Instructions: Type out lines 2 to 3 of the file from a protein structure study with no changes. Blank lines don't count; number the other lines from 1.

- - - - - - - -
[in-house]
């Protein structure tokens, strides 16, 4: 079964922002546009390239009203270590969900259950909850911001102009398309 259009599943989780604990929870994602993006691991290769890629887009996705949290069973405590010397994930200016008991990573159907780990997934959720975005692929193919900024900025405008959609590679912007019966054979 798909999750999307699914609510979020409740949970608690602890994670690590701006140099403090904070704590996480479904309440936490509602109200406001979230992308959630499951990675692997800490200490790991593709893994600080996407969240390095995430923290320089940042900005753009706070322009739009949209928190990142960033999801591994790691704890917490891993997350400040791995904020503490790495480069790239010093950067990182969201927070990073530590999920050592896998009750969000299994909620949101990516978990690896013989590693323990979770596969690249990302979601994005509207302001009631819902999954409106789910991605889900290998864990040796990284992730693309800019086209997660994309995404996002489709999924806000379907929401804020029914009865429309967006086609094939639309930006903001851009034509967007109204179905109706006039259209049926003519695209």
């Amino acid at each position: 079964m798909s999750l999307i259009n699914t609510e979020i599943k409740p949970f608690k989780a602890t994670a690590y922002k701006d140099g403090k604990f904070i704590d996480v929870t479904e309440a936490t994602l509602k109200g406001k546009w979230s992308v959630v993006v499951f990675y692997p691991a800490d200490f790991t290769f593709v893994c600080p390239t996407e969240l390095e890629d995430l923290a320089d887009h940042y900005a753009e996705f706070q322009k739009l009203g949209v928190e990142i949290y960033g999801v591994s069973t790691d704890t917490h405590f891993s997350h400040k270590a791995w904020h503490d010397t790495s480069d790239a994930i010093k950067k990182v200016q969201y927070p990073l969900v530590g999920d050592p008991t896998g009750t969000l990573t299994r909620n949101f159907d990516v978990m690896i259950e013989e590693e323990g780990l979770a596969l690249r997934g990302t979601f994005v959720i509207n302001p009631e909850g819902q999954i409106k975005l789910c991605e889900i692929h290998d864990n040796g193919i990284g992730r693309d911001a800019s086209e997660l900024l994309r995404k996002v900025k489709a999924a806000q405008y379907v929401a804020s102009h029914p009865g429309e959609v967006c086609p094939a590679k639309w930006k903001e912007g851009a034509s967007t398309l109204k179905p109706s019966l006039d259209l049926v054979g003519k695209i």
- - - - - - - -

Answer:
């Protein structure tokens, strides 16, 4: 079964922002546009390239009203270590969900259950909850911001102009398309 259009599943989780604990929870994602993006691991290769890629887009996705949290069973405590010397994930200016008991990573159907780990997934959720975005692929193919900024900025405008959609590679912007019966054979 798909999750999307699914609510979020409740949970608690602890994670690590701006140099403090904070704590996480479904309440936490509602109200406001979230992308959630499951990675692997800490200490790991593709893994600080996407969240390095995430923290320089940042900005753009706070322009739009949209928190990142960033999801591994790691704890917490891993997350400040791995904020503490790495480069790239010093950067990182969201927070990073530590999920050592896998009750969000299994909620949101990516978990690896013989590693323990979770596969690249990302979601994005509207302001009631819902999954409106789910991605889900290998864990040796990284992730693309800019086209997660994309995404996002489709999924806000379907929401804020029914009865429309967006086609094939639309930006903001851009034509967007109204179905109706006039259209049926003519695209």
């Amino acid at each position: 079964m798909s999750l999307i259009n699914t609510e979020i599943k409740p949970f608690k989780a602890t994670a690590y922002k701006d140099g403090k604990f904070i704590d996480v929870t479904e309440a936490t994602l509602k109200g406001k546009w979230s992308v959630v993006v499951f990675y692997p691991a800490d200490f790991t290769f593709v893994c600080p390239t996407e969240l390095e890629d995430l923290a320089d887009h940042y900005a753009e996705f706070q322009k739009l009203g949209v928190e990142i949290y960033g999801v591994s069973t790691d704890t917490h405590f891993s997350h400040k270590a791995w904020h503490d010397t790495s480069d790239a994930i010093k950067k990182v200016q969201y927070p990073l969900v530590g999920d050592p008991t896998g009750t969000l990573t299994r909620n949101f159907d990516v978990m690896i259950e013989e590693e323990g780990l979770a596969l690249r997934g990302t979601f994005v959720i509207n302001p009631e909850g819902q999954i409106k975005l789910c991605e889900i692929h290998d864990n040796g193919i990284g992730r693309d911001a800019s086209e997660l900024l994309r995404k996002v900025k489709a999924a806000q405008y379907v929401a804020s102009h029914p009865g429309e959609v967006c086609p094939a590679k639309w930006k903001e912007g851009a034509s967007t398309l109204k179905p109706s019966l006039d259209l049926v054979g003519k695209i």